Well, I guess you could call seven years “almost a decade,” but it would require an inappropriate rounding up. You could more accurately call it, “over half a decade.” It all depends on whether you’re trying to convey that it’s taking an unreasonably long time, or not so much.
And the Falcon 9 is six whole months late? Cancel their contract! Pay no attention to the rocket behind the curtain that was originally supposed to be flying in 2014, but hasn’t yet made it through Preliminary Design Review (not Critical Design Review — Preliminary) and now has a low confidence of flying in 2017, even if funding continues, that will cost a hundred times as much as SpaceX has spent to date.
And as for their meeting their COTS obligations, they haven’t missed one yet. Why the skepticism that they will continue to do so in the future? And unlike the Ares contractors, they only get paid when they meet them, instead of simply being reimbursed for their costs plus profit.
That in fact is the big difference between the new plan and the old. The old was business as usual, with contractors being paid regardless of program success. The new is pay for performance, with competition. It’s not about contractors (Boeing is playing in the new system, wth CCDev), it’s about the nature of the contracts. Again, which should a conservative support?
These firms may have the potential to be useful service providers, but they cannot get us to the Moon.
This is a completely unsubstantiated assertion. It is also fraught with unstated assumptions, most of which are probably wrong.
The worst thing about scrapping Constellation is that it will destroy or disable large parts of the U.S. space industry, in particular our large-solid-rocket–manufacturing capability. Someday we are going to have to replace our long-range missiles, and if the expertise is gone it will take years and billions of dollars to replace it.
I see. So we should continue an overpriced, late in schedule, paint mixer from hell, for an ostensibly civilian space agency, so that we can maintain a critical national defense capability?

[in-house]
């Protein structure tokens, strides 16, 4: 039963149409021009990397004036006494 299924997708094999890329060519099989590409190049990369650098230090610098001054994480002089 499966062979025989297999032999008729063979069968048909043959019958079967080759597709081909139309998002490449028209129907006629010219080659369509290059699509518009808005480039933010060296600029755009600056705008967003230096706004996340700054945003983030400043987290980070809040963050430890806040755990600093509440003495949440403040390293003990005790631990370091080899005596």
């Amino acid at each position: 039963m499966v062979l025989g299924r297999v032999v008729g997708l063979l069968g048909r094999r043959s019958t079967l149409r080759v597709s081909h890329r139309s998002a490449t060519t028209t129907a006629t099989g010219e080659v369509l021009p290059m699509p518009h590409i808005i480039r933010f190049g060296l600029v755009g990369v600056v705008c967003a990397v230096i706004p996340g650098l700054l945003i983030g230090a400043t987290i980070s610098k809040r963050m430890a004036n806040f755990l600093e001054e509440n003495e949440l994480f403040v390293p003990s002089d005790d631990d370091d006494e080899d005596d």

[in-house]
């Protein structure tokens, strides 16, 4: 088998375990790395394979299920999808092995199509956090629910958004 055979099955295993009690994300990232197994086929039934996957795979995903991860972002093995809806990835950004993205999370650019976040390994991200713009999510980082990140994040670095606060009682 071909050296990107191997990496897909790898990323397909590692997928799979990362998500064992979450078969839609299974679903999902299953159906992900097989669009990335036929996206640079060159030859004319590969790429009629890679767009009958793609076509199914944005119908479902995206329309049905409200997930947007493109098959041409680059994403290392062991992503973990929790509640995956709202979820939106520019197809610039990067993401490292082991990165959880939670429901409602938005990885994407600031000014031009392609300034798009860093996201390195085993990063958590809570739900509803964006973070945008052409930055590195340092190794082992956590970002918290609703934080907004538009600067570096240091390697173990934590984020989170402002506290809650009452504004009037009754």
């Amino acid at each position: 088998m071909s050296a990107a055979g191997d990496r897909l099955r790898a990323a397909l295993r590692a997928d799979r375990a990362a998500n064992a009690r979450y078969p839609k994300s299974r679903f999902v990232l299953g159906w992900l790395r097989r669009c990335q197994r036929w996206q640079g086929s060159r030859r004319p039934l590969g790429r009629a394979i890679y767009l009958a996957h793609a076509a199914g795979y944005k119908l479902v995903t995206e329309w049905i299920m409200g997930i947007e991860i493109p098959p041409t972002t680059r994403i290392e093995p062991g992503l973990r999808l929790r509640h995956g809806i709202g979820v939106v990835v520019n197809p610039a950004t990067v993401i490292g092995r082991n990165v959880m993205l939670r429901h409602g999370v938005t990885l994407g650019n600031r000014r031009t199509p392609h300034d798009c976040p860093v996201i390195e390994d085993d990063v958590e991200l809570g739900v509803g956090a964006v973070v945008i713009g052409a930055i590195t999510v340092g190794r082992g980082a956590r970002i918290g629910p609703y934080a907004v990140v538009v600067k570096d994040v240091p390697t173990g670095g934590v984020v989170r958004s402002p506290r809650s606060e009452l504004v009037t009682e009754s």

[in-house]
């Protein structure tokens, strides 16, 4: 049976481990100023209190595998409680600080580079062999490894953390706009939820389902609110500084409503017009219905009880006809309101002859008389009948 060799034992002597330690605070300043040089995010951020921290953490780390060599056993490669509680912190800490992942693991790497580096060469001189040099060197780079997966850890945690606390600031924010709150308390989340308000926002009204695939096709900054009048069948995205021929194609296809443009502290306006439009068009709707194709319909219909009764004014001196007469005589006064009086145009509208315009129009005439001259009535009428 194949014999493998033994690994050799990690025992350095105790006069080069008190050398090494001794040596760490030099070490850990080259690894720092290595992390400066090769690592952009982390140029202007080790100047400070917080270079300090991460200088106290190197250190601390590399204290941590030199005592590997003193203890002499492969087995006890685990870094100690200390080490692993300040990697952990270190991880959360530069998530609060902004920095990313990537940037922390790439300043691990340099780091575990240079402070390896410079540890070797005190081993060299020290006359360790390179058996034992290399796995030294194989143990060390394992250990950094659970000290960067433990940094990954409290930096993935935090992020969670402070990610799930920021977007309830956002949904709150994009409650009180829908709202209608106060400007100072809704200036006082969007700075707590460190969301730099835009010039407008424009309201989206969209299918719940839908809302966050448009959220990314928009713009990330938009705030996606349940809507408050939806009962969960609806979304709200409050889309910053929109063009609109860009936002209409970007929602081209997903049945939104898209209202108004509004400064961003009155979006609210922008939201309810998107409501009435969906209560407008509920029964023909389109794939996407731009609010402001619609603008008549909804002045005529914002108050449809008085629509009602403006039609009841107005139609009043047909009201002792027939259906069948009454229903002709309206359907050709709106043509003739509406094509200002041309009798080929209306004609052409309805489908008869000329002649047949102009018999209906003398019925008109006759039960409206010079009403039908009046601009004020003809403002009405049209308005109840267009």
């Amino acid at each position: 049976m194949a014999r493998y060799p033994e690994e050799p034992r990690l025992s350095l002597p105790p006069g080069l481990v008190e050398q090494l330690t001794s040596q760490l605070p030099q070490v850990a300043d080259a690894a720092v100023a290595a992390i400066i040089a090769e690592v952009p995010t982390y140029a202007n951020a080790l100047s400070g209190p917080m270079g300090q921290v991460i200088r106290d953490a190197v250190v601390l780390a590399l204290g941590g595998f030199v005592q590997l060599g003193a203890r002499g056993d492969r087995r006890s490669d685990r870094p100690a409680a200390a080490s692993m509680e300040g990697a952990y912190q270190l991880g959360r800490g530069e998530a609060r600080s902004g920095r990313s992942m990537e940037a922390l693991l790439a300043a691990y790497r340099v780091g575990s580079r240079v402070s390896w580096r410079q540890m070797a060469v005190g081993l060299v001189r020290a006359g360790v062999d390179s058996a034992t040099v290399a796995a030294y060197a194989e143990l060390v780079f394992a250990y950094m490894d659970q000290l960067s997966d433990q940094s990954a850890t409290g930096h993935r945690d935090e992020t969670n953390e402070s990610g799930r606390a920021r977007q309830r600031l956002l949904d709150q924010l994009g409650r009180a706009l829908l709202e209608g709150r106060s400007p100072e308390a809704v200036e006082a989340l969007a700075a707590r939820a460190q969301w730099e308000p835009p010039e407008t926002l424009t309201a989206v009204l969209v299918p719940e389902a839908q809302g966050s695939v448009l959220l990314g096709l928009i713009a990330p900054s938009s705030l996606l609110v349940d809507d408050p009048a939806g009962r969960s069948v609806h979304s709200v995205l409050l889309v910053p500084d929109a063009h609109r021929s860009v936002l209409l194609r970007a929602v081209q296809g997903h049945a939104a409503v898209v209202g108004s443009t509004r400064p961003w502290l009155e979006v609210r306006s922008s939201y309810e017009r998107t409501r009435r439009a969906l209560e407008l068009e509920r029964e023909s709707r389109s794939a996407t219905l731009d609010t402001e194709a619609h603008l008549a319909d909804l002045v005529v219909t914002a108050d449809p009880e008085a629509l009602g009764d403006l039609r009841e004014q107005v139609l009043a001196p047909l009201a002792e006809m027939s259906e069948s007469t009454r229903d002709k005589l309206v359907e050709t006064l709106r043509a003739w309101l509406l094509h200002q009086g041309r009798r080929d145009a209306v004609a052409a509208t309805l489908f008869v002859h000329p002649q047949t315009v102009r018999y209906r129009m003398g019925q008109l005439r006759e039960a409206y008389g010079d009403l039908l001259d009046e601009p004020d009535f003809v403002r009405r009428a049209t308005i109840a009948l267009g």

Let me state that I do not believe that the nation will be out of the solid business if we don’t continue to pay ATK to build gargantuan four- or five-segment solids, though I’m sure that they’d like you to believe that. Last time I checked, Taurus, Atlas, Minotaur and other vehicles use solids.
But suppose that it’s really true. Then why should it come from NASA’s budget? Why should we have to suffer from a terrible design, that will cost billions per flight to fly a few elite astronauts per year ad infinitum, so that the Pentagon will be able to develop a new generation of ICBMs if they ever get the funding to do so? Why pervert the civilian space program for this, and take it out of NASA’s budget hide? Why not make the five-sided building pay for it?
Was this really supposed to be a rebuttal that the Program of Record is a “conservative” one?
It would be wonderful if space exploration could be done by private enterprise, but that is simply not going to happen.
While I don’t think it unreasonable that space exploration will eventually be done by private enterprise (as in they pay for it, and that in fact is how this nation was largely explored), that’s not the point. Space exploration will continue for now to be funded by the government. The issue is how we do exploration.
Certainly not until launch costs are reduced to a tiny fraction of what they are today.
This is one of the most common confusions about launch costs. They will never fall to a tiny fraction of what they are today as long as NASA is developing and operating its own monolithic systems for its own use. That will happen only with competition and markets. What the new policy does is have the government create these, as it did with the airmail for the aviation industry eighty years ago. And it will finally do this, over half a century after the misbegotten start of the space age, driven by a cold war that circumvented a more natural development of private enterprise in space. Again, if conservatives don’t like this new policy, it’s either because it was proposed by Barack Obama, or because of misplaced nostalgia for Apollo and an inability to recognize any human exploration program that doesn’t look like it. Or both.